For Green Dragon’s navigator Wouter Verback the decision to stay east after passing Japan and after the second ice gate was crucial in keeping the Dragon in touch. Each time the decision was successful and shortly after Cape Horn they were within 70 miles of PUMA. At times the weather models were a “minefield” as the fleet struggled to head north up the South American coast, the crews all faced the wrath of the fickle conditions in this area and were becalmed for days on end. Just before crossing the line he commented, “Nowhere do you find the emotional contrasts following each other so quickly and so extreme. Blasting down big waves through pitch black stormy nights hoping the boat keeps in one piece and eating your hat out of frustration in light and fickle winds with the competition spearing away. It is all part of the game that we love so much and into which we pour our whole lives. It is tough to run out of food and be low on energy and trying to motivate yourself to keep pushing, but we did, the whole way, every single mile. Something to be proud of for sure! Highlights of the leg include the rounding of Cape Horn and the big gains on the fleet after good strategic choices before Fiji and Cape Horn. Through hard work and determination we managed to hang in there and beat some of them. A great achievement for this team with half the budget and time of the big teams”.

Skipper Ian Walker tucks into a steak sandwich. Image copyright Yongtao Jiang/Green Dragon Racing.

The final days onboard the Dragon were hard as they dealt with a major food and fuel shortage. Phil Harmer described the leg and how they dealt with the food rationing onboard, “I described the leg last night as watching all three Lord of the Rings movies at once! It was frustrating but you couldn’t stop doing it, it was hard but it was good fun! Talking about the food shortage onboard he said, “it was kind of like sitting in the dentist chair, it was like pulling teeth! It was hard for me, I was in charge of the food and dishing it out so I was the most hated man for about four days! We are looking skinny, so all our wives and girlfriends will be happy”. Only the essential systems were running over the final day and with only 40 days of food onboard for a 43 day leg it was a very hungry and relived crew who tied up to the dock in Marina de Gloria this afternoon.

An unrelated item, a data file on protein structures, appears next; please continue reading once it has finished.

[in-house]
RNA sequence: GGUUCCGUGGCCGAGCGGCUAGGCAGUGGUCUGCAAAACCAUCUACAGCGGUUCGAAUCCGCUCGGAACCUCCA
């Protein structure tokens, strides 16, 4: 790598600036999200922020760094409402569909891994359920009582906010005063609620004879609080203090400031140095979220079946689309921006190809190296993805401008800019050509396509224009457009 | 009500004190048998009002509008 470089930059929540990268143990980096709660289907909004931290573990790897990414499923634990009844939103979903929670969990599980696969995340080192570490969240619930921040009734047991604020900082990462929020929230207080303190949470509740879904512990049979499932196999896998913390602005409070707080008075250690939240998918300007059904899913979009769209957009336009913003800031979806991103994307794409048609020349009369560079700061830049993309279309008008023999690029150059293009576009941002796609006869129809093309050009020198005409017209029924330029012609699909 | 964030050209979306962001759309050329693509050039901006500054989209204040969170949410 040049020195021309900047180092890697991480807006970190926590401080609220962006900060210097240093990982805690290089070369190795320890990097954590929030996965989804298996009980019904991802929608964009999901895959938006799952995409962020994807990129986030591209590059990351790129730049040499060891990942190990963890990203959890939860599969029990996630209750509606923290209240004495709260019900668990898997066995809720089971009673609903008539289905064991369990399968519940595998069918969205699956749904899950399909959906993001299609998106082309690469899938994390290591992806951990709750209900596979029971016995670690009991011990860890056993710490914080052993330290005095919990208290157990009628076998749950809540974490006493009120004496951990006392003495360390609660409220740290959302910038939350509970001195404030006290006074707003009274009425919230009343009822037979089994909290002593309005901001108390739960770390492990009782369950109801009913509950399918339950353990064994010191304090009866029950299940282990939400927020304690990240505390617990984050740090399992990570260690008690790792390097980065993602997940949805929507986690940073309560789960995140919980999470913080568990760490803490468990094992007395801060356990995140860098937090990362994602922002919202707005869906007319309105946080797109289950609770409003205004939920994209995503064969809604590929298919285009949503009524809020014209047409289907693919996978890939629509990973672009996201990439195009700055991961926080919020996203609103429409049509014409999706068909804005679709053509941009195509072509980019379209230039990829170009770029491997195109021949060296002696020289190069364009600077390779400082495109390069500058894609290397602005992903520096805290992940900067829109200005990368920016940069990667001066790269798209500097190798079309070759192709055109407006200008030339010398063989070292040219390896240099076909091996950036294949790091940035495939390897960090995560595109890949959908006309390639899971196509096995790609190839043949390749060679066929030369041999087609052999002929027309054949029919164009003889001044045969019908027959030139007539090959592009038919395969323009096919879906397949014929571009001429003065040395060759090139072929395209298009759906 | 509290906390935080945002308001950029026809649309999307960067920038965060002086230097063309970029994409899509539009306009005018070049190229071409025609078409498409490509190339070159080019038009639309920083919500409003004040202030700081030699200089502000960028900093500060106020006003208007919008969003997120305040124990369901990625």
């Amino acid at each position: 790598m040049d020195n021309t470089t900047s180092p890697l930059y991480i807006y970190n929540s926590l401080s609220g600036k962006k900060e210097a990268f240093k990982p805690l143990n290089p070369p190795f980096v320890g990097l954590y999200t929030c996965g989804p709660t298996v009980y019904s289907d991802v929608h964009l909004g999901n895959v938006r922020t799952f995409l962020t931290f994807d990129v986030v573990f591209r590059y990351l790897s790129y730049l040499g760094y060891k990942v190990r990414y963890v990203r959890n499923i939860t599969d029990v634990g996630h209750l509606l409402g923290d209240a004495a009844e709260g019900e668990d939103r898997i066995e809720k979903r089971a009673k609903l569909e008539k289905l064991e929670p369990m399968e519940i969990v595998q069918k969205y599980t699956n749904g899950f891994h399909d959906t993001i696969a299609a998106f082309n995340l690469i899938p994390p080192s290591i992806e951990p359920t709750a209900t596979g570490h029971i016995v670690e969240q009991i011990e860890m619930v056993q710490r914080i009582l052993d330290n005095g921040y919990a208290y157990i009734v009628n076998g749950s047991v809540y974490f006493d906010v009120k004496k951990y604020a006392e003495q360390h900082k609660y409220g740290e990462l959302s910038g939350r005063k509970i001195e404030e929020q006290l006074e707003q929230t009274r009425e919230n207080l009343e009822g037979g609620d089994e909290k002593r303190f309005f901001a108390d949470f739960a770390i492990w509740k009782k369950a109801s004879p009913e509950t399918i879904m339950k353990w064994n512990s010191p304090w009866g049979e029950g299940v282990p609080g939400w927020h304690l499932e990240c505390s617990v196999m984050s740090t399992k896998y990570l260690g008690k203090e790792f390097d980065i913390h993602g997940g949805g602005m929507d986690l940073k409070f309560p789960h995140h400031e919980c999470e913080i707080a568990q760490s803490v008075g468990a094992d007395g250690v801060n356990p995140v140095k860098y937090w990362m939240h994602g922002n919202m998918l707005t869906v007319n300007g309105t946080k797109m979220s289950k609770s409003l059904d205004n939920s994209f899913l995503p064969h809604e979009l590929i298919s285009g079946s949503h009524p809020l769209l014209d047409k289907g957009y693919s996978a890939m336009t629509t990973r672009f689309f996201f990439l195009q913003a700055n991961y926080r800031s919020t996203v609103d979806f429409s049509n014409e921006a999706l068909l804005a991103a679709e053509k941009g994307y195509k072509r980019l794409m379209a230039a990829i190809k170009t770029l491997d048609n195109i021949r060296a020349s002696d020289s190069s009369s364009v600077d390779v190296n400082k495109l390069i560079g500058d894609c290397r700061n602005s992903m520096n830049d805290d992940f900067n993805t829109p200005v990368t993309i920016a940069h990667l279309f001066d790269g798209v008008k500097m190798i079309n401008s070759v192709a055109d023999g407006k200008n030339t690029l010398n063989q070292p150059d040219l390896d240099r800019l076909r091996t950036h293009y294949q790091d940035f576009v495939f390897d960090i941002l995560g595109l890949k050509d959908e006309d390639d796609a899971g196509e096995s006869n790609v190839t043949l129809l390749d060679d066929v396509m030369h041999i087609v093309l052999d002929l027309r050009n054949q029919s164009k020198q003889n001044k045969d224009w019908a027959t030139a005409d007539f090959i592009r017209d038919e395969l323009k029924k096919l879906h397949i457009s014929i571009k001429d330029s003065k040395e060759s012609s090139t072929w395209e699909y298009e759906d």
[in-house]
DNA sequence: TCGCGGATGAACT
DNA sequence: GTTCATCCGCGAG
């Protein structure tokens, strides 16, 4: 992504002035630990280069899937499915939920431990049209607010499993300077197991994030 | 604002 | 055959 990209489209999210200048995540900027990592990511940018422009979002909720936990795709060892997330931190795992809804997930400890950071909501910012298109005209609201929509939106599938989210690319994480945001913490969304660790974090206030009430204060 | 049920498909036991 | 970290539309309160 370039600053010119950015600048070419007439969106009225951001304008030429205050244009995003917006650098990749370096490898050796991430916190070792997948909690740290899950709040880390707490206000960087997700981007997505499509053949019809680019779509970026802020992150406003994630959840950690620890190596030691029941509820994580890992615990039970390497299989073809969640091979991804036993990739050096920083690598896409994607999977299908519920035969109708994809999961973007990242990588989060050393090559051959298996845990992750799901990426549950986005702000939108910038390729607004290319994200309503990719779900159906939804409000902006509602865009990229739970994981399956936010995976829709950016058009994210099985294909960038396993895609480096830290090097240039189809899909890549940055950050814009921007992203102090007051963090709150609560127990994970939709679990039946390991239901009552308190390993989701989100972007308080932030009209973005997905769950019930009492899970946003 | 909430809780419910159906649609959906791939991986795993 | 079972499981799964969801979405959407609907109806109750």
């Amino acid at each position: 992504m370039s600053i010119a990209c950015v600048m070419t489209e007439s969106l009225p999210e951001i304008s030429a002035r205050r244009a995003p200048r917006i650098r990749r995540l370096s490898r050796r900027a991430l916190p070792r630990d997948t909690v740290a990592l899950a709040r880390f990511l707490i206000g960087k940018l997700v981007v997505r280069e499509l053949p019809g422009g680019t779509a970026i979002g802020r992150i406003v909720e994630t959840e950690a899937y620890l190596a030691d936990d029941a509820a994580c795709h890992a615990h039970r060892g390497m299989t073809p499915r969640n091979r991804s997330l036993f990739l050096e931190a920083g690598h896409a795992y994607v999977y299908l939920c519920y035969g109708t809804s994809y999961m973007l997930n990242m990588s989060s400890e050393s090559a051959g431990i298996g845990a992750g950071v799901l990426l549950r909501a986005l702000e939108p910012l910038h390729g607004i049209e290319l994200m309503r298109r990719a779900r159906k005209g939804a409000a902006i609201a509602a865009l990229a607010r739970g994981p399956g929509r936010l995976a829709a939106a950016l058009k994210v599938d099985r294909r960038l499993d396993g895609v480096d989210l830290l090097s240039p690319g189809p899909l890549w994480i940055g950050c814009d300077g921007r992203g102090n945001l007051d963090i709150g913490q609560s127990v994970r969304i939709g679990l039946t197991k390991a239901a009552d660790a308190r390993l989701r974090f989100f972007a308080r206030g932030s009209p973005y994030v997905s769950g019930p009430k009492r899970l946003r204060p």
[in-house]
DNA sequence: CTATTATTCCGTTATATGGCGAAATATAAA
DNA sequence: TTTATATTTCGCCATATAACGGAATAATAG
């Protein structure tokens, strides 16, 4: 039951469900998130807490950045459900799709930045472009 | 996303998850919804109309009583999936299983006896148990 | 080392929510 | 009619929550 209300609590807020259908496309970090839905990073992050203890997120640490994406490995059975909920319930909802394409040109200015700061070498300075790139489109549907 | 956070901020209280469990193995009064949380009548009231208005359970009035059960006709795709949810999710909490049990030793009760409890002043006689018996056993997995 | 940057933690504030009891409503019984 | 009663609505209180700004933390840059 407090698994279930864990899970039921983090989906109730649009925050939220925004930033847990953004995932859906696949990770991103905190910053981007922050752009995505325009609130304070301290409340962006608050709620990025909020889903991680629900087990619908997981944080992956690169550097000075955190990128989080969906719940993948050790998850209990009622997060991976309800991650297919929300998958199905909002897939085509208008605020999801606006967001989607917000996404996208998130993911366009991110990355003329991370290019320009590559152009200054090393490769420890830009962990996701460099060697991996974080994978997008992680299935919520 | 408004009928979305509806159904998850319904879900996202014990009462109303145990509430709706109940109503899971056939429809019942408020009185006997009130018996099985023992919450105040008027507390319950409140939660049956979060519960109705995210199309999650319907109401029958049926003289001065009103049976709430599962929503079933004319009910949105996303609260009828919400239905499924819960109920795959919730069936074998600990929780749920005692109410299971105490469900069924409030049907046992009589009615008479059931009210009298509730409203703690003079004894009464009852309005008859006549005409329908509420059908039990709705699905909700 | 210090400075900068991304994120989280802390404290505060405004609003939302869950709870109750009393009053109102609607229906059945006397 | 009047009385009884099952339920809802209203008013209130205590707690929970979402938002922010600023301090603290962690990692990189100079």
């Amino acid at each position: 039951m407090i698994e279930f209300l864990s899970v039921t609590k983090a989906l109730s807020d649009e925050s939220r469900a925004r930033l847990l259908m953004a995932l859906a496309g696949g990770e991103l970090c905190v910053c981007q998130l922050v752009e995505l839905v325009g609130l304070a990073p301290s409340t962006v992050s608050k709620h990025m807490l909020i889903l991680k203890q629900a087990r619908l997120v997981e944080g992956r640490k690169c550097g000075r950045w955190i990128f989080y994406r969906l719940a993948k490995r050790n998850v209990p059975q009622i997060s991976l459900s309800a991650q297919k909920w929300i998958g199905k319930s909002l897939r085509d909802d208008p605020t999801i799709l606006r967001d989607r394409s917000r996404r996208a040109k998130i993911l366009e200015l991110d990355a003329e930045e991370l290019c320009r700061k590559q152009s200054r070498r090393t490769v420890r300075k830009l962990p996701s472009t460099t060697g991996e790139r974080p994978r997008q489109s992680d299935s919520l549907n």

The shore team greet Green Dragon in the marina. Image copyright Yongtao Jiang/Green Dragon Racing.

Overall it has been a good leg for Green Dragon. With no major gear failure or problems with the boat or sails, it provides a week for the shore crew to prepare the boat for the In Port race next Saturday 4th April. “We stuck to our task and repeatedly pulled back the miles and only in the last week when we became ensnared by a huge high pressure area with no wind did we lose touch,” commented Ian Walker on the dock. “Fourth place is a good result for us, for all our efforts which together with our scoring gate points will see us build a big gap on those behind overall and stay within contention to Ericsson 3. Ask anybody who knows me and they will tell you how competitive I am and that I like to win at whatever I do. I rarely get satisfaction from taking part but when I look back on leg 5 of this race it will be with a lot of pride and satisfaction.” Skipper Ian Walker.

Green Dragon's crew on stage in Rio. Image copyright Yongtao Jiang/Green Dragon Racing.

Leg Five Finishing Order Rio de Janeiro
1. Ericsson 3: 8 points
2. Ericsson 4: 7 points
3. PUMA: 6 points
4. Green Dragon: 5 points

Overall Leaderboard (Provisional)
1. Ericsson 4 (Torben Grael/BRA) 63.5 points (FINISHED)
2. PUMA (Ken Read/USA) 53 points (FINISHED)
3. Telefónica Blue (Bouwe Bekking/NED) 46.5 points (RACING)
4. Ericsson 3 (Magnus Olsson/SWE) 43.5 (FINISHED)
5. Green Dragon (Ian Walker/GBR) 39.5 (FINISHED)

Green Dragon Crew List Leg 5

Green Dragon Racing
Volvo Ocean Race